If the gauge of what is the best league in Europe is who succeeds in the Champions League, we may have a problem convincing the unconverted that La Liga continues to rule.
It's an argument that is open to personal opinion, a little like the Messi/Ronaldo debate.
I've always maintained that the English Premier League is the best marketed and certainly the most organised while the best players on the planet dine at the top table of Spanish football.
Messi and Ronaldo take in turns to be crowned King of the Game; Antoine Griezmann was the top scorer at the Euros. It has long been a showcase for the world's best.
The detractors claim Spain is uncompetitive; the counter claim is that the teams from the rest of the continent don't compete as well in the European competitions.
Oddly, the traditional arguments are about to be turned upside down. Manchester City are so far ahead of the rest of the Premier League, it blows the 'competitiveness' argument out of the water. At the time of writing they are eleven points above second and an incredible 18 points ahead of fourth place. In Spain, Barcelona's advantage is a more closable five points and they sit only eight points above fourth-placed Real Madrid who nobody believes are spent just yet.
So stick those statistics in your pipe and smoke it!
The problem is the 'Spanish teams excel in Europe' argument. The draw for the knockout stages means that there is a very strong possibility that no Liga teams will advance to the last eight of the Champions League. Neymar decided that it wasn't the ultimate league to perform in any longer and headed to Paris who are now regarded as a frightening force. Real Madrid will not be looking forward to the match-up.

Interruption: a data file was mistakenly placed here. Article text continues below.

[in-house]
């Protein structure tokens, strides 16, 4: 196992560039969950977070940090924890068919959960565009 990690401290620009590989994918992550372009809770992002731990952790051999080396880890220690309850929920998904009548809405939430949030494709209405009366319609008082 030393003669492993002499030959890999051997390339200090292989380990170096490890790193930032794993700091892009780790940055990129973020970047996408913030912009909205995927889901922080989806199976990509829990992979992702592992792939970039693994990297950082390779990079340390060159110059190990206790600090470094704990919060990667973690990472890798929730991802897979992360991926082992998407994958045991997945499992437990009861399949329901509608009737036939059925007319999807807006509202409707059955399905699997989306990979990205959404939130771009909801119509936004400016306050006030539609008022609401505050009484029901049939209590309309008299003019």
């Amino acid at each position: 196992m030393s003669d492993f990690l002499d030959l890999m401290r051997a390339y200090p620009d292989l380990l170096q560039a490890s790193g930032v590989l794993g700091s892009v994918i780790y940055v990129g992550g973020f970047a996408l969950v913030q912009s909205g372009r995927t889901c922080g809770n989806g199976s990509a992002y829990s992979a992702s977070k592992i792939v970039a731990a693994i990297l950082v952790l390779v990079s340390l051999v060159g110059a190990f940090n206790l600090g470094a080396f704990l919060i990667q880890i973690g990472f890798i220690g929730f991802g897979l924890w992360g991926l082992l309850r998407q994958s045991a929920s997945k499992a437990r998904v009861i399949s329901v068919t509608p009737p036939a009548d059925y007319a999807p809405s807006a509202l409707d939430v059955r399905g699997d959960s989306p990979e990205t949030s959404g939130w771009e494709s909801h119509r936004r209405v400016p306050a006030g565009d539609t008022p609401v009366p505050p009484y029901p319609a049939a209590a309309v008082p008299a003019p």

A pairing with Chelsea is not what Barcelona would have wished for. At this rate, come February Antonio Conte may only be concentrating on the Champions League and he can afford to condition his team for the double header with the Catalans.
It may be down to Sevilla, currently La Liga's fifth-placed team, to spring an upset by beating Manchester United, the Premier League's second-ranking club.
As the argument about competitiveness has been reversed, so has the claim to the best collective of players. Messi is still at the peak of his powers and Ronaldo is smashing Europe but it could be contended that the next generation of superstars reside in the Premier League. The pups of Pep Guardiola at City, Liverpool's front four and of course Harry Kane.
The key is getting the superstars fit. There's a rumble that Ousmane Dembélé could be ready in time for El Clásico. He can truly take Barcelona up a notch.
Gareth Bale has been an enigma for far too long and if his body allows and he can unleash his powers, then Real Madrid can make a charge for La Liga and a case for hanging onto their European title.
So, my Spanish amigos, you have two months to get your act together!